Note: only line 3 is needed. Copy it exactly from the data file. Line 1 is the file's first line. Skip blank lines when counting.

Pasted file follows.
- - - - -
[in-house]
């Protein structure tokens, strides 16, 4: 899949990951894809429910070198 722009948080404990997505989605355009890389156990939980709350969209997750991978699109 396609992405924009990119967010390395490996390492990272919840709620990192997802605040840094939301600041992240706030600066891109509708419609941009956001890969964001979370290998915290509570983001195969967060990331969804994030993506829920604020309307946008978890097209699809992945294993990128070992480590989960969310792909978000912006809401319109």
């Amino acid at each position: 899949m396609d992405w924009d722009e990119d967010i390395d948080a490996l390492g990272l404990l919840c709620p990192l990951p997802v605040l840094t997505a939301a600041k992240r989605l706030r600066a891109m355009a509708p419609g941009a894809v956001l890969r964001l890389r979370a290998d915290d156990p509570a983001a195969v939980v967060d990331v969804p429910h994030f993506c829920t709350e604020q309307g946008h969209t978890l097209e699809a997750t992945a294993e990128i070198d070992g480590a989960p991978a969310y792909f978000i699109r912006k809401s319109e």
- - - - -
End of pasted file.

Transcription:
């Amino acid at each position: 899949m396609d992405w924009d722009e990119d967010i390395d948080a490996l390492g990272l404990l919840c709620p990192l990951p997802v605040l840094t997505a939301a600041k992240r989605l706030r600066a891109m355009a509708p419609g941009a894809v956001l890969r964001l890389r979370a290998d915290d156990p509570a983001a195969v939980v967060d990331v969804p429910h994030f993506c829920t709350e604020q309307g946008h969209t978890l097209e699809a997750t992945a294993e990128i070198d070992g480590a989960p991978a969310y792909f978000i699109r912006k809401s319109e």